The human animal fears its own sentience more than anything, and there's no bigger boogeyman in the public mind than unfettered intellect - the witch, the wild-eyed philosopher, the mad scientist.

It's hilarious that every time cloning comes up in cheap pulp SF it's always demonized as some grand reckless scientific advance, yet always accompanied by tacitly hand-waved futuristic technologies which are centuries ahead of cloning itself. Sweet mother of crap, growing an entire adult human body in one day?!? We can't even dream of that kind of technology now, and we've been able to clone humans for two decades. Transferring memories to clones so they walk and talk just like their tissue donors? What the hell, you're talking about a mind-machine interface which, if available, would result in godlike cyborgs and androids, not paltry simian copies. Yet time and again these jaw-dropping technological marvels have to be worked into cloning storylines because cloning alone, manufacturing identical twins, is so utterly mundane in and of itself as to feed no anti-scientific paranoia. So you're going to have fifteen identical twins of you, all thirty or forty (or however old you are) years younger than yourself. Big whoop. Even identical twins of the same age, grown in the same household, end up with different personalities before they hit grade school.

And there's the core issue: the public has no theory of mind. The popular conception of personal identity relies not on a rational analysis of diverging personal experiences superimposed on natural tendencies, but on primitive superstitious mysticism about souls, so that taking a few cells for cloning sounds to the average cretin (as "stealing" a photographic image did to superstitious aborigines) like stealing your soul! On the other hand, those clones being grown in those foggy vats were persons in their own right, separate individuals whom Riker and Pulaski casually murder with no more than a head-nod as justification, under the moral umbrella of stone-age superstition.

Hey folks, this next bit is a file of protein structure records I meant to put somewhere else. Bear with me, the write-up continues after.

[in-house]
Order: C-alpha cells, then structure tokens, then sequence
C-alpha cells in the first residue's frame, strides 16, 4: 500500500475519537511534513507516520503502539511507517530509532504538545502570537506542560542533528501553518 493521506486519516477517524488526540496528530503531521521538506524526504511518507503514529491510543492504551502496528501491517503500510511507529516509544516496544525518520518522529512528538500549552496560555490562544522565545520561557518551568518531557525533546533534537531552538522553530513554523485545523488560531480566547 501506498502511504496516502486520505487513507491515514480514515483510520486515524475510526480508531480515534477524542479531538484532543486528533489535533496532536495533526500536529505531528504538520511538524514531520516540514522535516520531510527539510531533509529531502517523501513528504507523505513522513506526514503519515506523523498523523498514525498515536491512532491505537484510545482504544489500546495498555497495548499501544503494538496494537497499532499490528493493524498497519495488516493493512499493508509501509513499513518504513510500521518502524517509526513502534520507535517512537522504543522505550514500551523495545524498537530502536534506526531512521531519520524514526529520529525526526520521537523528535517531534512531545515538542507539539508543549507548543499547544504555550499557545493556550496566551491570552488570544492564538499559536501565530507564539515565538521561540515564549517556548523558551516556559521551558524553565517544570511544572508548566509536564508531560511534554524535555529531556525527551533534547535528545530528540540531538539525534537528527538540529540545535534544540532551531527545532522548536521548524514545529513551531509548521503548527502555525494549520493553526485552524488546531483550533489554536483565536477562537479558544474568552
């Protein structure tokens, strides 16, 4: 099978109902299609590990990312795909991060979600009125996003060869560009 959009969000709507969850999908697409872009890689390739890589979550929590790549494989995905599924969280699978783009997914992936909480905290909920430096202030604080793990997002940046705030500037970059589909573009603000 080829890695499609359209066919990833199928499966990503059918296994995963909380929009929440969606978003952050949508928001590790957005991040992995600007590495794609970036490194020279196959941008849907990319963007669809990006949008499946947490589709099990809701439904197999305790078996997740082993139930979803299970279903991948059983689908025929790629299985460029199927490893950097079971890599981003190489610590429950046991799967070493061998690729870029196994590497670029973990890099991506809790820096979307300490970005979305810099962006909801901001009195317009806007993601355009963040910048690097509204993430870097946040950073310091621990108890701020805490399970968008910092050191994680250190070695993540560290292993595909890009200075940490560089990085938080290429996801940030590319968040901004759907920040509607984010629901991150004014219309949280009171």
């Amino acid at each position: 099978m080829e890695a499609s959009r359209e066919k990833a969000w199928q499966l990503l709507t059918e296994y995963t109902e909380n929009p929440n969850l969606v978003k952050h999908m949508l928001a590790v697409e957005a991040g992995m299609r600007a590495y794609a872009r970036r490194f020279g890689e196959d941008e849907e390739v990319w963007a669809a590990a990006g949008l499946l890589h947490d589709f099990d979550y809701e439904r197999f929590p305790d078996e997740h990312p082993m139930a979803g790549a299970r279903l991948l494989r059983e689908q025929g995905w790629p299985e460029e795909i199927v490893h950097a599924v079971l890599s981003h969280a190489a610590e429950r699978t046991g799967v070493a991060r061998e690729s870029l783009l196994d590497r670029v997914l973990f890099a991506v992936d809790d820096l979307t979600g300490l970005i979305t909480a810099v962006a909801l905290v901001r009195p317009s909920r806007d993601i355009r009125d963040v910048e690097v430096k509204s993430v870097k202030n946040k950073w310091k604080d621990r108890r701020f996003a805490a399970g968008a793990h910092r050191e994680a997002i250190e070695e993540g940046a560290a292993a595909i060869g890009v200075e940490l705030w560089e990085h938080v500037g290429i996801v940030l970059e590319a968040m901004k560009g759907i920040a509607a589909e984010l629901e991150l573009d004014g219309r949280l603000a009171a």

TNG was an excellent Utopian SF show allowing people to look to a post-scarcity future brightened by technological marvels... yet when those marvels edge into the biological it repeatedly flipped around to Luddite hand-wringing. It's the damndest thing. I prefer Dr. Pulaski to Crusher. She's a better rounded character centered not on her biological or social role but on her own quirks, interests and tendencies, an actual personality. Still it seems like after casting her the show's writers had no interest in using her as anything but a prop to demonize biology for stepping on The Creator's celestial toes.

P.S. - Never mind that the Star Trek teleporter, ripping the subject apart and reassembling the atoms at the other end according to the analyzed pattern, was nothing but a murder/cloning machine in the first place.